After a week in El Barco de Avila, we took the VaughanTown bus back to Madrid for the last few days of our 30/40 World Tour. It was a bittersweet time. On one hand, we were excited to go back home to a life of more than 3 pairs of underwear and the same bed every night. But on the other hand, we were embarking on the last few days of our life of leisure and exploration together. Work? A job? What’s that???
Once we got to Madrid, we took the subway to our hotel, but we had no idea the ride would be so exciting. We were joined by a rapper who traveled with his own microphone and speaker to “entertain” us. I think most of the passengers would have paid to make him stop.
The pope was about to visit Madrid for World Youth Day, so the city was aflutter in preparation. Workers were erecting stages, screens, speakers, and bleachers in the city. Nuns in habits and volunteers in official t-shirts were a common sight.
During our final few days of touring, we took advantage of the sun and explored outdoor sites in Madrid including Parque del Retiro, Puerta del Sol, Plaza de Oriente, Plaza de Cibeles, Plaza de España, and Parque del Oeste.
Remember how we talked about street performers in Barcelona? Madrid seemed to be the Mecca of street performers in comparison. We saw several headless men reading newspapers. The first time was a neat sight, but after we saw the same act all over the city, it wasn’t so novel. Quite a few of them could have used an outside eye to help them look more realistic.
There were street performers who posed as statues with their entire bodies and clothes painted a single color. Some of these guys were just amazing; they were in impossible positions and completely lifeless. You didn’t know they were real until one guy would show the whites of his eyeballs.
Bubbles were another favorite performance art form. Every park, plaza, and monument had a bubble man or woman. The giant bubbles were certainly a winner with the kids.
Of course, musicians staked out their territory throughout Retiro park, as well. The park is beautiful with green spaces, statues, fountains, and waterways. It was filled with people enjoying picnics and exercisers in hot pursuit of fitness. We even saw an inline skating class.
After a disappointing paella experience in Barcelona, we knew we had to try again before leaving Spain. This time we got recommendations from our VaughanTown friends who lived in Madrid, and scored with lobster and clam paella.
The next day, we ventured to Puerta del Sol, a huge square filled with tourists. Earlier in the summer, it was an occupied tent city. It seems unimaginable since it was already so crowded with tourists and no tents while we visited.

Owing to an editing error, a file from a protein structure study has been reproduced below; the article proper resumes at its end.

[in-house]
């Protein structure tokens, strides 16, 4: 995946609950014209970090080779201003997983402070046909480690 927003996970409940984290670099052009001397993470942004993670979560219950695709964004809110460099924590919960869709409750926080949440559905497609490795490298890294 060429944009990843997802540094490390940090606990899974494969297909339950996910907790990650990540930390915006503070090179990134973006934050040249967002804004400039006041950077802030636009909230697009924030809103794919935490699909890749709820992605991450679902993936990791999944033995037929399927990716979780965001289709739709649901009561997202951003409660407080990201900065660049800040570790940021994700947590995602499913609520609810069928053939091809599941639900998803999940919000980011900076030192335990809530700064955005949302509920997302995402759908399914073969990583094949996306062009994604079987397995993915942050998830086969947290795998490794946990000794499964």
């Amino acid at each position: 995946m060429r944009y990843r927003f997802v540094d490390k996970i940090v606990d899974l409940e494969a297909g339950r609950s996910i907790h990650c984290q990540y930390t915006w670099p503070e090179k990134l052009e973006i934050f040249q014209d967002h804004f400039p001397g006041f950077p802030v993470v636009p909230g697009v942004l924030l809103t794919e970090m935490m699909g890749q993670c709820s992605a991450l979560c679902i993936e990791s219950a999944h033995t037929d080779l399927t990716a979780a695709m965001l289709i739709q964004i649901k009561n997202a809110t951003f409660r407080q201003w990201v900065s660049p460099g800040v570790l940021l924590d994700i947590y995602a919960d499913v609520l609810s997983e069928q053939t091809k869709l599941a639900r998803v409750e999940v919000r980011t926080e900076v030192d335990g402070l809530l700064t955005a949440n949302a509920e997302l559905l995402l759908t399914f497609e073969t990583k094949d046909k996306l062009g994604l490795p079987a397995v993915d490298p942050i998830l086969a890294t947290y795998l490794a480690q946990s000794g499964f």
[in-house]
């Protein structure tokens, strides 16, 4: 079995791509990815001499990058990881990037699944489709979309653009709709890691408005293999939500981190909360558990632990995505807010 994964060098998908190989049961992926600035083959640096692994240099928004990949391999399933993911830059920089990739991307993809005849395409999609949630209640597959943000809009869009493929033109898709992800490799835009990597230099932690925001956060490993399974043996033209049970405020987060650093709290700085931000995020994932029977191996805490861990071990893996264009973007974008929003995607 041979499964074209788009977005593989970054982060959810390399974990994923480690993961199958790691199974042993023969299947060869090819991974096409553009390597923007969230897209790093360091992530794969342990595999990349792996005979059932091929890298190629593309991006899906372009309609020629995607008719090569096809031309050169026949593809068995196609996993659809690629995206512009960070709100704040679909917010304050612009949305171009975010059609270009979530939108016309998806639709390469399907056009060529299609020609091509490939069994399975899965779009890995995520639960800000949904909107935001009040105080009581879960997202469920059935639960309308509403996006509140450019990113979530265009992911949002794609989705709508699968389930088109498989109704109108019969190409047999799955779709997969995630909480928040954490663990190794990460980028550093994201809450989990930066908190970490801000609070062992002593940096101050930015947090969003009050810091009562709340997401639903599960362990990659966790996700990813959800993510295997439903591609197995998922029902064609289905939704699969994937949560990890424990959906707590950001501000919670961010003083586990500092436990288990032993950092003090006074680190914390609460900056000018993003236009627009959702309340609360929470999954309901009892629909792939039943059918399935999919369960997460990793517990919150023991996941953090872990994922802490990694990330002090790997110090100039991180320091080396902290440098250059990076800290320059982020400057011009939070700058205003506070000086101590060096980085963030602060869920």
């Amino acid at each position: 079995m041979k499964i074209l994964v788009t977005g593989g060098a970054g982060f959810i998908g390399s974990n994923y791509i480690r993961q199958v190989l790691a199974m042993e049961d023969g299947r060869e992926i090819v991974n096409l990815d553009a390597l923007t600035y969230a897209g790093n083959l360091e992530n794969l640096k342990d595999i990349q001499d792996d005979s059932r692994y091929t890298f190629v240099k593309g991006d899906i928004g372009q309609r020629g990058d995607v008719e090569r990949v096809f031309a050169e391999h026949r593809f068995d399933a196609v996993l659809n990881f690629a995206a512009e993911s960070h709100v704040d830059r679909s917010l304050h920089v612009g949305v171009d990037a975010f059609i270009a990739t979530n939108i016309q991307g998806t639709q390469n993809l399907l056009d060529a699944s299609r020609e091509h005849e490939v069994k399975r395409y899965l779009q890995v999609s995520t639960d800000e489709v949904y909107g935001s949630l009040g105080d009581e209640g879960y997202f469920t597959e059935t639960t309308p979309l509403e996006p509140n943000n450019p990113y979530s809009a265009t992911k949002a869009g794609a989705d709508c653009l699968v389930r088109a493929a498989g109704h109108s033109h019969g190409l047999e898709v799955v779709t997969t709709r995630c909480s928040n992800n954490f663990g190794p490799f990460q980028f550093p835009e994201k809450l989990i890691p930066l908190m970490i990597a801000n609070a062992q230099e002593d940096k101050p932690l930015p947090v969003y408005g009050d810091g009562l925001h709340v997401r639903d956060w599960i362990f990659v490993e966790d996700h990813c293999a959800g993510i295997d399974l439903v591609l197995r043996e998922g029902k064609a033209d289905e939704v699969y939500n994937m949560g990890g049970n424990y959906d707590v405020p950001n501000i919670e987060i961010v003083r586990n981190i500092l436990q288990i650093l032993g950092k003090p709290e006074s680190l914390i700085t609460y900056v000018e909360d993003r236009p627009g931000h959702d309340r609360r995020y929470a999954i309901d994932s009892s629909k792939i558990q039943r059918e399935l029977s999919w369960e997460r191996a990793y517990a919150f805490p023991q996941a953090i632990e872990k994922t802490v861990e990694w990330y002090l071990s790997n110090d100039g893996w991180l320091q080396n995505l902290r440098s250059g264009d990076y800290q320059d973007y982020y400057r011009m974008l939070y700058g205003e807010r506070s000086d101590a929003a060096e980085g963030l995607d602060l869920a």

It is also home to the popular Chocolatería San Ginés where patrons dunk churros in chocolate. After waiting in line, we purchased our chocolate and attempted to find a place to stand along the crowded bar. Fortunately, Mr. HalfFull and I only ordered one cup of chocolate to split. It was so rich, we didn’t even finish it.
After getting fueled with chocolate, we headed to Plaza de España. The main attraction is a statue of Don Quixote and Sancho Panza; everyone wants their photo with this duo. But the park is also full of statues of other famous Spaniards like Cervantes.
Our final destination of the day was Parque del Oeste where we saw an Egyptian Temple. I’ve been to Egypt, but didn’t expect to see such a sight in Spain!
On our way back to the hotel, as we thought about our tired legs, we felt like we were running out of fuel. But we weren’t the only ones…there was a man pushing a go-kart down the street.
On our final night in Madrid, we met the VaughanTown program director for drinks out on the town. Apparently, she is an avid gin drinker, so we all met at Gin Bar.
The drinks were massive and I only planned on having one, but of course the program director bought another round! Then she suggested we move to a bar down the street — XXX Café. Woah! I certainly didn’t need any more drinks, but when in Spain…
When we arrived at XXX Café, we were the only patrons. Perhaps it was too early for Spaniard night owls. We sat in the window and could see a few passers-by check out the scene inside. The program director informed us that it’s a gay bar, so perhaps we scared all the regulars away!
By the time we got back to our hotel, I was certainly feeling the effects of the alcohol. Plus I knew I had a flight back to reality the next morning. A rough transition lay ahead…
- Do you start thinking about going back to work toward the end of your trip?
- Is it better to give money to a performer to satisfy his monetary needs for the day in hopes that he will stop, or does this encourage further “entertainment?”
- What beautiful or intriguing sites have you seen (or do you hope to see) in Madrid?
- Is drinking the night before your flight a good way to cap off the trip or a recipe for a painful ending?